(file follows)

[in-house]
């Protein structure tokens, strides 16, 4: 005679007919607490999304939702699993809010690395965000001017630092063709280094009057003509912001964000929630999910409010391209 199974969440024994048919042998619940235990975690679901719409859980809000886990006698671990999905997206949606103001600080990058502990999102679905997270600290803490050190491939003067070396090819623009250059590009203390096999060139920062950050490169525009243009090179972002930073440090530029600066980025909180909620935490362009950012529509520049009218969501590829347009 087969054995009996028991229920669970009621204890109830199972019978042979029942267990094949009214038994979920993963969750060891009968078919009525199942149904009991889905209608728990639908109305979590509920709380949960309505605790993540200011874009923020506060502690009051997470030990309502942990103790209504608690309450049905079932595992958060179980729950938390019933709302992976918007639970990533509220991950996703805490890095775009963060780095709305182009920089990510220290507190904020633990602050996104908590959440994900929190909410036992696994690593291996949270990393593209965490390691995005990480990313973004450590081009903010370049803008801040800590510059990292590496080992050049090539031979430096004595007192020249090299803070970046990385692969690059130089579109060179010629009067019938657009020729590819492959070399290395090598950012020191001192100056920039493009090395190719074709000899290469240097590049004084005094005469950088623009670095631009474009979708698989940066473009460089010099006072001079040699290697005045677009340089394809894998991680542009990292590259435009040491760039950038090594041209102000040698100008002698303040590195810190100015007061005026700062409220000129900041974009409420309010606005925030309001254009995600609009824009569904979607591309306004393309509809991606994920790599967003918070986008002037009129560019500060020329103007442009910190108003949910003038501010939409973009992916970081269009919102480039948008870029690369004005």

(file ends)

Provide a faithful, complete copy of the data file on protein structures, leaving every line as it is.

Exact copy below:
[in-house]
């Protein structure tokens, strides 16, 4: 005679007919607490999304939702699993809010690395965000001017630092063709280094009057003509912001964000929630999910409010391209 199974969440024994048919042998619940235990975690679901719409859980809000886990006698671990999905997206949606103001600080990058502990999102679905997270600290803490050190491939003067070396090819623009250059590009203390096999060139920062950050490169525009243009090179972002930073440090530029600066980025909180909620935490362009950012529509520049009218969501590829347009 087969054995009996028991229920669970009621204890109830199972019978042979029942267990094949009214038994979920993963969750060891009968078919009525199942149904009991889905209608728990639908109305979590509920709380949960309505605790993540200011874009923020506060502690009051997470030990309502942990103790209504608690309450049905079932595992958060179980729950938390019933709302992976918007639970990533509220991950996703805490890095775009963060780095709305182009920089990510220290507190904020633990602050996104908590959440994900929190909410036992696994690593291996949270990393593209965490390691995005990480990313973004450590081009903010370049803008801040800590510059990292590496080992050049090539031979430096004595007192020249090299803070970046990385692969690059130089579109060179010629009067019938657009020729590819492959070399290395090598950012020191001192100056920039493009090395190719074709000899290469240097590049004084005094005469950088623009670095631009474009979708698989940066473009460089010099006072001079040699290697005045677009340089394809894998991680542009990292590259435009040491760039950038090594041209102000040698100008002698303040590195810190100015007061005026700062409220000129900041974009409420309010606005925030309001254009995600609009824009569904979607591309306004393309509809991606994920790599967003918070986008002037009129560019500060020329103007442009910190108003949910003038501010939409973009992916970081269009919102480039948008870029690369004005």